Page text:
- 49barefootParticipantDecember 8, 2014 at 3:41 pmPost count: 35
Interesting articles on how chocolate is fermented in gut by good bacteria, not bad. The better, less processed it is, as well as unsweetened, the better it is.
Also see: http://articles.mercola.com/sites/articles/archive/2014/12/08/gut-microbes-make-dark-chocolate-healthy.aspx?x_cid=20141208_lead_gut-microbes-make-dark-chocolate-healthy_facebookdoc
for a discussion on different types of chocolateftderParticipantDecember 10, 2014 at 7:45 pmPost count: 210
Thanks 49Barefoot this is interesting. However, after reading Norm’s Fiber series on his blog, it makes me look at this part of the article differently:
“The “stomach” and “small intestine” broke down and absorbed some of the cocoa. But while many of the flavonols previously identified in chocolate were digested in this way, there was still plenty of undigested cocoa matter. Gut bacteria in the simulated colon then broke that down further into metabolites, small enough to be absorbed into the bloodstream and known to reduce cardiac inflammation. Finally, the last undigested cocoa matter, now mostly fiber, began to ferment, releasing substances that improve cholesterol levels. And there was another health-giving twist to this entire process: The gut microbes that digested the cocoa were desirable probiotics like lactobacillus. Their numbers appeared to increase after the introduction of the cocoa, while less-salutary microbes like staphylococcus declined in number.”
The challenge with SIBO is that the fiber is not getting to the colon for further breakdown and fermentation, as it is being digested and fermented by the bacteria that are supposed to be in the large intestine but have migrated to the Small Intestine. So it presents the same issues as ANY fiber that is problematic for SIBO sufferers. I am thinking this is why milk chocolate is recommended (?) especially early on? Perhaps small amounts of dark chocolate can be added when total FP is considered for the day?49barefootParticipantDecember 10, 2014 at 8:56 pmPost count: 35
Thanks for your take on this, Bearsmom! Where does the recommendation from milk chocolate come from? I missed seeing that.
Norm, what is your take on chocolate?ftderParticipantDecember 10, 2014 at 9:33 pmPost count: 210
Ha ha I don’t know if it is “recommended” but I think it may be the lesser of two evils. I thought I saw a few references on the site and possibly in the IBS book?AndreaSParticipantDecember 13, 2014 at 8:43 pmPost count: 52
The fermentation potential is roughly the same for plain milk chocolate and dark chocolate (note though that this is only true for plain chocolate). The GI of chocolate increases with the amount of added sugar. Dark chocolate has more cacao solids, less net carbs, less sugar, but higher amounts of fiber, and hence a lower GI. If I do the calculations I get approximately the same FP values, about 32-34g per 100g chocolate.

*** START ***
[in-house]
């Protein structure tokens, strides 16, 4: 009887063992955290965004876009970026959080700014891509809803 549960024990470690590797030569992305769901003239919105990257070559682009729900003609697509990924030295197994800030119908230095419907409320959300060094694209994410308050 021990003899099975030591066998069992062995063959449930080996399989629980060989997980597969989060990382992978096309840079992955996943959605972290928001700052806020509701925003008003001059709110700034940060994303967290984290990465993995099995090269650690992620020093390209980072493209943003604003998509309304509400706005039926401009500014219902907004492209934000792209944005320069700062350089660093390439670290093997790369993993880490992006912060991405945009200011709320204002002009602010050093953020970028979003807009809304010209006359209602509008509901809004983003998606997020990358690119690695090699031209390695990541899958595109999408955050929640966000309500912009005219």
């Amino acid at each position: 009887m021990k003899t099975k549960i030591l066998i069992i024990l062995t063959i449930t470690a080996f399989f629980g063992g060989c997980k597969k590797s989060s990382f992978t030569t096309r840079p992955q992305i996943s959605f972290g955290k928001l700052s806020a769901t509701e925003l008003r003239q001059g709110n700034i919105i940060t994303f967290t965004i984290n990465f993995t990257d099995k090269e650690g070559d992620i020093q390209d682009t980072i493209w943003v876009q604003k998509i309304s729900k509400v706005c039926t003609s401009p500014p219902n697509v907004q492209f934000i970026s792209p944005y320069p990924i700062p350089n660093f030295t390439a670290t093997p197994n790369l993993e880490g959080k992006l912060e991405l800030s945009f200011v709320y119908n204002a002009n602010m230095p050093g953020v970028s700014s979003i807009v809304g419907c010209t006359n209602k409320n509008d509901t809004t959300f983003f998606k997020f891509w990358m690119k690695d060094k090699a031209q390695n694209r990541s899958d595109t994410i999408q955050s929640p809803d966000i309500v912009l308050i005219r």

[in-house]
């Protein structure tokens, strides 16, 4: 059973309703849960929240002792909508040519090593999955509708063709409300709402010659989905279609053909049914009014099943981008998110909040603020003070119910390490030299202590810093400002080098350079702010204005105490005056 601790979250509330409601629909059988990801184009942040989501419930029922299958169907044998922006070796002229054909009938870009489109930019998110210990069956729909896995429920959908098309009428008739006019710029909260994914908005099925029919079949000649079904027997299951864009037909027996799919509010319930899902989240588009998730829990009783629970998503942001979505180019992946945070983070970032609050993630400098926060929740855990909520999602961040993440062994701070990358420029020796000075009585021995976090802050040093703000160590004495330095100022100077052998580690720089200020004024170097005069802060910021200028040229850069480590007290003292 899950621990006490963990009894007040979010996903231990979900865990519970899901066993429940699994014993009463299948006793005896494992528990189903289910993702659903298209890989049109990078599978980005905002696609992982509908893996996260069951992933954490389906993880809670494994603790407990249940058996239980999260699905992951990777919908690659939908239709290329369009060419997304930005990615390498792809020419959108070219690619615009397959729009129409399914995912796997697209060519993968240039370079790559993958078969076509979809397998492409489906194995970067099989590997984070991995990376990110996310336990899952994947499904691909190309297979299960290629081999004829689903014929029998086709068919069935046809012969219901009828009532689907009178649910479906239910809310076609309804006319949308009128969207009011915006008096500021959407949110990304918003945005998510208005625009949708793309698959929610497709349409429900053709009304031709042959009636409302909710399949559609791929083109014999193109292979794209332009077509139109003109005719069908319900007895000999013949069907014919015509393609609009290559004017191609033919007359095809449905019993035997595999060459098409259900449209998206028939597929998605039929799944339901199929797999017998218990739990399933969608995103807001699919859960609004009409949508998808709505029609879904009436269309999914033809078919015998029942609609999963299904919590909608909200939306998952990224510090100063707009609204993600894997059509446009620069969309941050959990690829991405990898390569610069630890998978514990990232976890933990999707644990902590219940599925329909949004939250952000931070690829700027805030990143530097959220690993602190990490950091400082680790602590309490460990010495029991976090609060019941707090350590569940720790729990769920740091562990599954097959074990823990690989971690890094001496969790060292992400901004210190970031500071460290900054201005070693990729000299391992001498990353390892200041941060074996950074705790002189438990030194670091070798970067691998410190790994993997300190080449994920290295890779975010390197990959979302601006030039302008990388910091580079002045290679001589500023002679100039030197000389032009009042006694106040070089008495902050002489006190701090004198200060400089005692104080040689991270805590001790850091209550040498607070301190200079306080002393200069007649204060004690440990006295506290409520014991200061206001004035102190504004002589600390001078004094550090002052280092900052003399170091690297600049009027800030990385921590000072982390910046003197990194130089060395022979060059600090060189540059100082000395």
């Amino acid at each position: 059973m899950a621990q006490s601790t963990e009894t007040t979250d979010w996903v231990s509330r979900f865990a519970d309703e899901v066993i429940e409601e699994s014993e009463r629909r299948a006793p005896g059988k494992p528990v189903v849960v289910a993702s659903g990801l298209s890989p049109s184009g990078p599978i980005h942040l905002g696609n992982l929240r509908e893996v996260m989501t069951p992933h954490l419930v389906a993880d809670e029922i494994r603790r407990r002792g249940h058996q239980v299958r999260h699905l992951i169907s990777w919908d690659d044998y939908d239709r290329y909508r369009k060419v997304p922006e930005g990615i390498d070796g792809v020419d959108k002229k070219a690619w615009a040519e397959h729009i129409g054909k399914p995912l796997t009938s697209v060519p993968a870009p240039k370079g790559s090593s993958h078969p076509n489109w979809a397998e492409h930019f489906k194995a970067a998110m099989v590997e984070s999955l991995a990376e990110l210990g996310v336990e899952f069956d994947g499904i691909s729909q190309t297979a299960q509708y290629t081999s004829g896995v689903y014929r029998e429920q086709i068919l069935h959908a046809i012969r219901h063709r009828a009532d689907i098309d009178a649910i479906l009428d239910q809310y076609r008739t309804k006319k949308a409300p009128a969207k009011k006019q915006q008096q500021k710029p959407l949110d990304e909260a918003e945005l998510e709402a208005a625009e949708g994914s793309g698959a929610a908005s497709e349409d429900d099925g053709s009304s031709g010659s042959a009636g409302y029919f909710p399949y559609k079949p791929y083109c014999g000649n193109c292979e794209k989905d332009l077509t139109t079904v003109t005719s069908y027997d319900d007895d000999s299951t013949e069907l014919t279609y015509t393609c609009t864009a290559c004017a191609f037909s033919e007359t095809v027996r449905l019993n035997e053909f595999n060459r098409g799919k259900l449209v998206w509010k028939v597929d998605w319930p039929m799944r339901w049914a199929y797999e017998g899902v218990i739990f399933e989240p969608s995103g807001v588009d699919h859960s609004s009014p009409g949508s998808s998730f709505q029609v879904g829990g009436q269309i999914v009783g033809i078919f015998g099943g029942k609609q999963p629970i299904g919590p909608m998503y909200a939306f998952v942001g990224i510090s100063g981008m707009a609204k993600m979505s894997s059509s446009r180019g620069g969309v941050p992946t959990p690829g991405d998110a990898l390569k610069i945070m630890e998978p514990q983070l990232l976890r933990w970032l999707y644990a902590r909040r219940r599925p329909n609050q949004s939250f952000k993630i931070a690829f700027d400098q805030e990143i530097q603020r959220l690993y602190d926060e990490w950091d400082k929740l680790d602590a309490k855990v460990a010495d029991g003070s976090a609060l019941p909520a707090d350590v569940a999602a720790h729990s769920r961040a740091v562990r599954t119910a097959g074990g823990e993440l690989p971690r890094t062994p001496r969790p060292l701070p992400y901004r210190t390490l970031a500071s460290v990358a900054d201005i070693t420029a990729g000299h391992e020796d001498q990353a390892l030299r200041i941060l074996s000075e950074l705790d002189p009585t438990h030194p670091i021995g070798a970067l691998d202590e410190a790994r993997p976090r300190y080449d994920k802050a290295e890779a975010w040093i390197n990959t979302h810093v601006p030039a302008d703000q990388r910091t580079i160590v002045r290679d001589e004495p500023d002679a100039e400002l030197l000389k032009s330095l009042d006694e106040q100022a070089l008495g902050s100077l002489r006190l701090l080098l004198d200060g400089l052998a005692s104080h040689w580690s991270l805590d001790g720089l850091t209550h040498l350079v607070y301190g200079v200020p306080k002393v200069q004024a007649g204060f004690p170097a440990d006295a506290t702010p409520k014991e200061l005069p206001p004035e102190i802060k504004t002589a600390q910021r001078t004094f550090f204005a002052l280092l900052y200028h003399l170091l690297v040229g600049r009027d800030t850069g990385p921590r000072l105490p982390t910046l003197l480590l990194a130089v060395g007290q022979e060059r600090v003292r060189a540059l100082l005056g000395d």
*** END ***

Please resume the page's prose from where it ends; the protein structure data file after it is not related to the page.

So, if one wants to eat less sugar, it’s dark chocolate. If one wants to avoid fiber, milk chocolate is recommended. However, with such a high FP FTD folks won’t eat much chocolate anyway.ftderParticipantDecember 14, 2014 at 3:12 amPost count: 210
I have not been able to eat any chocolate in 2 years, until I found the FTD and hoping to get things under control. So to say FTD folks don’t eat “Much” still sounds like more than I eat LOL. So does this mean you never eat chocolate? What about combining coco powder with an approved sweetener, as in, chocolate cheesecake, or cheesecake with a few chocolate chips and accounting for those? I thought the whole gist of FTD was watching points. So if you ate a very low FP day, would it be reasonable to have a piece of chocolate?AndreaSParticipantDecember 14, 2014 at 10:52 pmPost count: 52
I don’t strictly exclude chocolate but it’s not part of my regular diet. However, after reading the pages that 49barefoot pointed to I am looking forward to run a “test” where I eat chocolate on a regular basis. Haven’t thought much about it yet, but home-made chocolate with a sweetener or dextrose seems to be an option, too, and sure fun to experiment with 🙂ftderParticipantDecember 15, 2014 at 2:43 pmPost count: 210
Let us know how it goes. My IC doctor does not see good results when people consume chocolate regularly, but they also are likely consuming other fermentable carbs, so maybe if one is careful this is possible. However. I worry regular consumption of chocolate (as in, daily) would just feed SIBO bacteria in those of us that are already susceptable and that this population would not acheive the same benefits of large intestine fermentation found in some of the general population?
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